Author Jim Rohn once said, “Take care of your body. It’s the only place you have to live.” And then there are the timeless words of Virgil: “The greatest wealth is health.” So, to protect that lifelong investment—your “living home”—you’ll want to get familiar with the tests, screenings and appointments you should schedule on a regular basis.
First Thing’s First: Find a Doctor You Trust
Your doctor is a valuable partner in your lifelong wellness journey. Developing good rapport with your provider is essential to staying ahead of future health problems, managing any current conditions and promoting wellness by encouraging a healthy lifestyle. And establishing a baseline through regular blood tests and blood pressure checks is vital in identifying problems like high cholesterol, high blood sugar or high blood pressure early on.
But what preventive screenings should you complete and when? MedlinePlus, a resource hub managed by the NIH National Library of Medicine, offers a comprehensive screening guide for men 65 and older. The Office of Disease Prevention and Health Promotion (ODPHP) also offers a practical free tool—MyHealthFinder—that gives personalized recommendations for screenings and appointments based on your age.
Here are their recommendations:
Abdominal Aortic Aneurysm Screening
An abdominal aortic aneurysm occurs when the lower part of the aorta (the body’s major blood supply vessel which runs from the heart to the abdomen) becomes enlarged and could potentially rupture. An ultrasound is the best way to screen for this condition, which is especially critical for men between the ages of 65 to 75 who were or are smokers.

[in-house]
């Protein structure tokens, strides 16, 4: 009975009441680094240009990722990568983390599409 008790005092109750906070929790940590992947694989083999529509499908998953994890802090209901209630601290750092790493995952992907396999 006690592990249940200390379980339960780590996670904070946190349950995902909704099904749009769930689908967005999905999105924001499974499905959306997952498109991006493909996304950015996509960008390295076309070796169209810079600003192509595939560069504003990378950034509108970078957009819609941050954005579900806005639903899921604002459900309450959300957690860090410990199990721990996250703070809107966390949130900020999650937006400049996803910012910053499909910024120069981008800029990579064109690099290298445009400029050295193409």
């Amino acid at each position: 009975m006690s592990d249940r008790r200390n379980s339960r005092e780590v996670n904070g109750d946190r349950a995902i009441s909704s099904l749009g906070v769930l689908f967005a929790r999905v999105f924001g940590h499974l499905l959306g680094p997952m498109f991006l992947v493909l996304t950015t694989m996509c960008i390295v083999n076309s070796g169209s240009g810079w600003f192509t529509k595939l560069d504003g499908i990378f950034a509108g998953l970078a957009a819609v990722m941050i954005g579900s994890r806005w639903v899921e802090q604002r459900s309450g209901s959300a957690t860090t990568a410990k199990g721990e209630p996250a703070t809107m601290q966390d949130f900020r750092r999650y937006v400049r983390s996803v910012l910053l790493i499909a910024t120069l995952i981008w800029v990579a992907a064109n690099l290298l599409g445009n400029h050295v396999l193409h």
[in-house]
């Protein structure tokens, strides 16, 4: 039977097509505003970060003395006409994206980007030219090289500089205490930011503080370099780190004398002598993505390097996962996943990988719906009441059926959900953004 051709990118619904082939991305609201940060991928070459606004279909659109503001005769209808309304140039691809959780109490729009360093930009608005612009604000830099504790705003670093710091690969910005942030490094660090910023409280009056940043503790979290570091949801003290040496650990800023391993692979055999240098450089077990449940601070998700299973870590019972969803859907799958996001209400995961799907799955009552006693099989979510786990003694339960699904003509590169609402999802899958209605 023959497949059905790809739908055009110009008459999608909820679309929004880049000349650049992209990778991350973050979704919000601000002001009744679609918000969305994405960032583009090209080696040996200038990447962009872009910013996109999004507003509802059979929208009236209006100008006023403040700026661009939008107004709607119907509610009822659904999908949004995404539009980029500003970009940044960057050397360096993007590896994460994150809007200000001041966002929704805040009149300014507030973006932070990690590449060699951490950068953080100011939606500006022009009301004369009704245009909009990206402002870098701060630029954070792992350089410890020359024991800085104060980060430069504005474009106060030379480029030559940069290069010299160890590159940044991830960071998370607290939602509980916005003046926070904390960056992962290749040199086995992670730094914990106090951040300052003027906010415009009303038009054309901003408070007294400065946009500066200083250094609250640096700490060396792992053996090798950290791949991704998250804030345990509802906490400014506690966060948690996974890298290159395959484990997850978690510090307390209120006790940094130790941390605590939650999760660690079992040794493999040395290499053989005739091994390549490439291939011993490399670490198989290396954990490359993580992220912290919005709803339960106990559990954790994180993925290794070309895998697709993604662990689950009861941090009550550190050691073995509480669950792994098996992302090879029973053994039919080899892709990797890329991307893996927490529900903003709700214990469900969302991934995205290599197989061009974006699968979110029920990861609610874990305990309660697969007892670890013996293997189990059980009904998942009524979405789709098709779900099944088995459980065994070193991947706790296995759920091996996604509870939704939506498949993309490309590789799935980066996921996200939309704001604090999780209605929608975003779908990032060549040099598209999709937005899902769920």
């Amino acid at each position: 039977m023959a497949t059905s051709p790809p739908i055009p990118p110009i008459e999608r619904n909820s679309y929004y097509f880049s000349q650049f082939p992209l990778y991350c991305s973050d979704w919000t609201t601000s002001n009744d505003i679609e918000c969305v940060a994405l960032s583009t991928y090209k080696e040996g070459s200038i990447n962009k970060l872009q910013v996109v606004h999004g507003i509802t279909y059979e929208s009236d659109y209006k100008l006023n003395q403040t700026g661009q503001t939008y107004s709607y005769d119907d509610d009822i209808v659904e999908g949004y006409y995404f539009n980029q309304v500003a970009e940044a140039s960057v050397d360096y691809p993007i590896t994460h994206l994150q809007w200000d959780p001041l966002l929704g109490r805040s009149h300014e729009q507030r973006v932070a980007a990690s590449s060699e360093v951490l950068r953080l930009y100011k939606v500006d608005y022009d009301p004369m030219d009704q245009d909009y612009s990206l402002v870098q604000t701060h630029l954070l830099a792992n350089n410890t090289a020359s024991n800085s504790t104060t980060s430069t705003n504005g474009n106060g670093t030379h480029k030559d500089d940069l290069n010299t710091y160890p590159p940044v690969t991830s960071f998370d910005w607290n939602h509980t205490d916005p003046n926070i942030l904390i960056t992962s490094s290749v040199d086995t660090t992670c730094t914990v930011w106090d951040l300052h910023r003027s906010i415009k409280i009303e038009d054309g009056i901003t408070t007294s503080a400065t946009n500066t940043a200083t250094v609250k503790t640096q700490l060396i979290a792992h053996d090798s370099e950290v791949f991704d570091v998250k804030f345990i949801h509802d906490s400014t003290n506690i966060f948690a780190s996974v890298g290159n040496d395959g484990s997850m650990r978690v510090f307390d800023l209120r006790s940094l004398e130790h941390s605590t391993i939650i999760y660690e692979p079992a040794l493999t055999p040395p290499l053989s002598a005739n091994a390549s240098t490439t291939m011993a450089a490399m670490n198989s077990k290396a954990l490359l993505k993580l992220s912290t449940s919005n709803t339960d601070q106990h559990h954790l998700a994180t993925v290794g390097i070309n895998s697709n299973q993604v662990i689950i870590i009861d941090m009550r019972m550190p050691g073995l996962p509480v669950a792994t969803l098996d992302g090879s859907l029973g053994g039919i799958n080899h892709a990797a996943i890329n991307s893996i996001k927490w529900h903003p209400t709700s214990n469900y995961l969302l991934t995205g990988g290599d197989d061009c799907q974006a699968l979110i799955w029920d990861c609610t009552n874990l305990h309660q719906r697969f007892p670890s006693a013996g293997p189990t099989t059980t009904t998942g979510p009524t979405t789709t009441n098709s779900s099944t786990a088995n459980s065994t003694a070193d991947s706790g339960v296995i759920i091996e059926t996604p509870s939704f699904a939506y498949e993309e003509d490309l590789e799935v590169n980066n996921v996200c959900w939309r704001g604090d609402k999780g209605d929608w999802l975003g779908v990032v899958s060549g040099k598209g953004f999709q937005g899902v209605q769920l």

Blood Pressure Screening
At least once a year is the standard for men who are relatively healthy, but if you have diabetes, kidney problems, heart disease or certain other conditions (your PCP can advise on what may be included in this category), it’s important to get your blood pressure checked more frequently. Sometimes your local pharmacy or grocery store may have an automated machine where you can check your blood pressure yourself. Check with your doctor about coming in to have it checked there too.
Cholesterol Screening and Heart Disease Prevention
For men with normal cholesterol levels, the best practice is to recheck it at least every five years. You should check your levels more frequently if you have high cholesterol, or have diabetes, kidney problems or heart disease.
The American Cancer Society recommends screening for this type of cancer starting at age 45 and until the age of 75 (those over 75 should check with their doctor to determine if they still need it). There are several ways to test for colorectal cancer, such as colonoscopies, sigmoidoscopies and various types of stool tests.
An annual screening via low-dose computed tomography (LDCT) for lung cancer is highly recommended if you:
- Are between the ages of 50 and 80
- Are currently a smoker
- Have quit within the last 15 years
- Have a history of smoking for up to 20 years
Men between the ages of 55 and 69 should discuss the pros and cons of a PSA test for prostate cancer and determine if the benefits of this preventive screening outweigh the associated risks. According to MedlinePlus, physical exams for prostate cancer are not necessary for men who have no symptoms of the disease. However, if you’re noticing any changes or problems like an increased need to urinate, an enlarged prostate or bacterial infections, talk to your doctor about these symptoms, as they could indicate the need for further examination.